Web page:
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Coping with College

The Counseling Center provides services to students who may be experiencing psychological stress. Services are free, voluntary, and confidential.

It’s normal for students and parents to be concerned about different aspects of college: students with fitting in (making friends), having fun (whatever that means to your student) and being appreciated for who they are. Parents worry about success (grades) and preparing for a bright future (getting a well-paying job/career). 

It may take a few eventful years for all these goals to come together—but they will! In the first semester of college, a parent’s top priority is calm connection.

Here are a few tips:

  • The first four weeks are typically the worst for homesickness. It’s OK for students to come home when they feel sick! To help reduce homesickness, encourage your student to explore the campus and community to discover pursuits besides academics they might enjoy. If your student needs support, call the Counseling Center to learn options.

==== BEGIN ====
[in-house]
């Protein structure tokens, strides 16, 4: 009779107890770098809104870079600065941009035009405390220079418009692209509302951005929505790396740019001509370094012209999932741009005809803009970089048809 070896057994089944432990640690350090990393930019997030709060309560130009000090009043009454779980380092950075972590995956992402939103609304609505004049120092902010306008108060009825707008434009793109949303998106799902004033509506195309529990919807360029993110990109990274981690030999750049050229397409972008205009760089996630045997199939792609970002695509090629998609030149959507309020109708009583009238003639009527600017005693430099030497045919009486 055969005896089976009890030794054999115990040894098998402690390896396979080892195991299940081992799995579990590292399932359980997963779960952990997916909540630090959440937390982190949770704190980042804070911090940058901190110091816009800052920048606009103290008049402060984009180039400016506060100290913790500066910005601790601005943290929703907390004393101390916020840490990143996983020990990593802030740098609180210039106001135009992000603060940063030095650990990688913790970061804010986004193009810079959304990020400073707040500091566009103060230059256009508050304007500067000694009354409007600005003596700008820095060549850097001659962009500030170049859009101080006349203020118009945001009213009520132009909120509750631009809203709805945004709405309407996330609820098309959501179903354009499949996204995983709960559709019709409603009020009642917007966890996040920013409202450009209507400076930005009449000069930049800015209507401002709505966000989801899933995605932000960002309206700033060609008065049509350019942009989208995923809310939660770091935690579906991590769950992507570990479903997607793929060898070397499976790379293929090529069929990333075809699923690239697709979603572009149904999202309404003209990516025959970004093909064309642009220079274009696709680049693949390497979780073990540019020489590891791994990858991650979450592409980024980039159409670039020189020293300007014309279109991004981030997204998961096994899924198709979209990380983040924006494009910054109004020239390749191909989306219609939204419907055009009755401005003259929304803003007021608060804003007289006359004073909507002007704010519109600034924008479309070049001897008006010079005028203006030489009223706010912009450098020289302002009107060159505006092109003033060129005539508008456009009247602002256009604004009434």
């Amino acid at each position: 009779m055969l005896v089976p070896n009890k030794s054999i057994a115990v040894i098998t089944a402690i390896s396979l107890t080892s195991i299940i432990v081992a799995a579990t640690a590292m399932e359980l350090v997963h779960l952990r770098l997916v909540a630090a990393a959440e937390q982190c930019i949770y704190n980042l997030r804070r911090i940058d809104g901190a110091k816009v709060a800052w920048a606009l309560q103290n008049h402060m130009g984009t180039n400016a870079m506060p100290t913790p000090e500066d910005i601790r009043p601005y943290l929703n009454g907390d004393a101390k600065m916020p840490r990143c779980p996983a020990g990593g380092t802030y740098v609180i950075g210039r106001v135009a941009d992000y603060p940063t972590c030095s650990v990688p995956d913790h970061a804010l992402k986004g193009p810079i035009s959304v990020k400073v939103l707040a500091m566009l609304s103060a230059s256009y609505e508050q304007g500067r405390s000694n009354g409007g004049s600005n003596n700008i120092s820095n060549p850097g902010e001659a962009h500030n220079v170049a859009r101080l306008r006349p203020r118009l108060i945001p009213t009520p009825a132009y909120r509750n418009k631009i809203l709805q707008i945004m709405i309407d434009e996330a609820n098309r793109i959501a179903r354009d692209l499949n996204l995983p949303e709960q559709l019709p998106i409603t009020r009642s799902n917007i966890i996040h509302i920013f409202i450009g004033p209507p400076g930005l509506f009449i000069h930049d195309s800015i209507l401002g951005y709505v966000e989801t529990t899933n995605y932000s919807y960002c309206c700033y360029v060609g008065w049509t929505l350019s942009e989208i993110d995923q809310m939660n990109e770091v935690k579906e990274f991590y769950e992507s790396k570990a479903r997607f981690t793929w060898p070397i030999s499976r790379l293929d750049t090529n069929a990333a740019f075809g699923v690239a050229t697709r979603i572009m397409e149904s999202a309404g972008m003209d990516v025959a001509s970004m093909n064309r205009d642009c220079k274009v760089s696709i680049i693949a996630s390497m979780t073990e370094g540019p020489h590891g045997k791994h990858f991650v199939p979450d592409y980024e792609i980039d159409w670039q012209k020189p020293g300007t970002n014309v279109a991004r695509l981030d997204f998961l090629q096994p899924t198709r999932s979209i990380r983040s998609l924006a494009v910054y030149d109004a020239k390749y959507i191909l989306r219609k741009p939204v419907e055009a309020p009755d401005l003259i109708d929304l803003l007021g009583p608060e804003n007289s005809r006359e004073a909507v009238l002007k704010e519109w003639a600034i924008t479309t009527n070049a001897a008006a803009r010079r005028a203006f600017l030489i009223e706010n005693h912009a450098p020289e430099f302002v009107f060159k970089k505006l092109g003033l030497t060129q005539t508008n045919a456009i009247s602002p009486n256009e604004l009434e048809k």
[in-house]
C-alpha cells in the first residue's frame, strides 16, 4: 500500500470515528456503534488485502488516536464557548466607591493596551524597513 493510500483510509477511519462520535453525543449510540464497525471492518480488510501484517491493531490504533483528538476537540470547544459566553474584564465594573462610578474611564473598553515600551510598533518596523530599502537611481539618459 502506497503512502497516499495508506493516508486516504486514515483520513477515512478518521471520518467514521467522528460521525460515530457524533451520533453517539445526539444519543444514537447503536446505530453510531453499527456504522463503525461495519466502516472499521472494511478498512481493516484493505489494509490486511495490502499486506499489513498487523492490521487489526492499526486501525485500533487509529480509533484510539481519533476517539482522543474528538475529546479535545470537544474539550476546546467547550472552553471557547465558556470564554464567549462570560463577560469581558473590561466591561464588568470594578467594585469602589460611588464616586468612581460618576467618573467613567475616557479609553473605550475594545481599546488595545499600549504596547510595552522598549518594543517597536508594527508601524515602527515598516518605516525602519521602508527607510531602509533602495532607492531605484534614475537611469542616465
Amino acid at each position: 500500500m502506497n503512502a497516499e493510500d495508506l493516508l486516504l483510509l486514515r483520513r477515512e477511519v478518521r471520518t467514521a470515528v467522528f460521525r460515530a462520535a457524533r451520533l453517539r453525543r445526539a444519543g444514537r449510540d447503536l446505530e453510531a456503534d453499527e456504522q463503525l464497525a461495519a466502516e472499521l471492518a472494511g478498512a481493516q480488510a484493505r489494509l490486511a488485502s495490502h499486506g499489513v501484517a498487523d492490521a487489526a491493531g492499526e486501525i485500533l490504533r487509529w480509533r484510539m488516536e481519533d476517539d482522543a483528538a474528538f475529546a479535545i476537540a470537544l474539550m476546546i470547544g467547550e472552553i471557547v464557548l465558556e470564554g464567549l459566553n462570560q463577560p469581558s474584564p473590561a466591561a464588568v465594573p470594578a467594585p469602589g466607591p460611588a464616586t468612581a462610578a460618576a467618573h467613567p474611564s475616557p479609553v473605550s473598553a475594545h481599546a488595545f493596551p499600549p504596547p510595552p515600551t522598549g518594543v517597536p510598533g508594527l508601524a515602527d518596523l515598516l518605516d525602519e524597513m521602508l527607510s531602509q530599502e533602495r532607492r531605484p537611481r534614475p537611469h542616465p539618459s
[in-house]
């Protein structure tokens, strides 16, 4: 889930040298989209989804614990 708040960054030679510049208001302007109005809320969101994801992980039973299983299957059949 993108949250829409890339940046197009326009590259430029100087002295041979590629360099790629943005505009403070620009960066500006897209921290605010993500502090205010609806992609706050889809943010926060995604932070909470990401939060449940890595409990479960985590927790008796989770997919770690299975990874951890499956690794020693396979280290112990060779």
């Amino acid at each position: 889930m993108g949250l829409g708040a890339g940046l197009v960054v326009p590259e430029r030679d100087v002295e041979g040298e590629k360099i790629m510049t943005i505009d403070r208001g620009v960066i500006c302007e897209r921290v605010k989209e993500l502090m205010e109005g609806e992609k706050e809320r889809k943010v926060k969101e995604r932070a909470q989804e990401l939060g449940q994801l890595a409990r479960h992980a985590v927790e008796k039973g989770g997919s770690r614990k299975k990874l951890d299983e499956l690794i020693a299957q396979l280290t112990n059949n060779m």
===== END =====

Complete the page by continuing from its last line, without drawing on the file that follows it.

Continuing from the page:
• Remember that your student does not care how much you know until you show how much you care—but you don’t have to have all the answers about college. Encourage your student to ask for help; the campus is full of sympathetic staff as well as faculty members.
  • Being surrounded 24/7 by peers is both wonderful and terrifying. Both introverts and extroverts need encouragement at times to find their balance with competing needs and priorities. Ask about all aspects of their lives, not just school work.
  • Learning from mistakes is a reality of life. Make an agreement with your student that you will value resiliency and self-discovery in every lesson learned; there will be a lot less anxiety about love, life, and learning with your support.

 

If you are concerned about how your student is doing and would like us to reach out and invite them in to talk, please call us at the Counseling Center:  (914)251-6390 or visit our website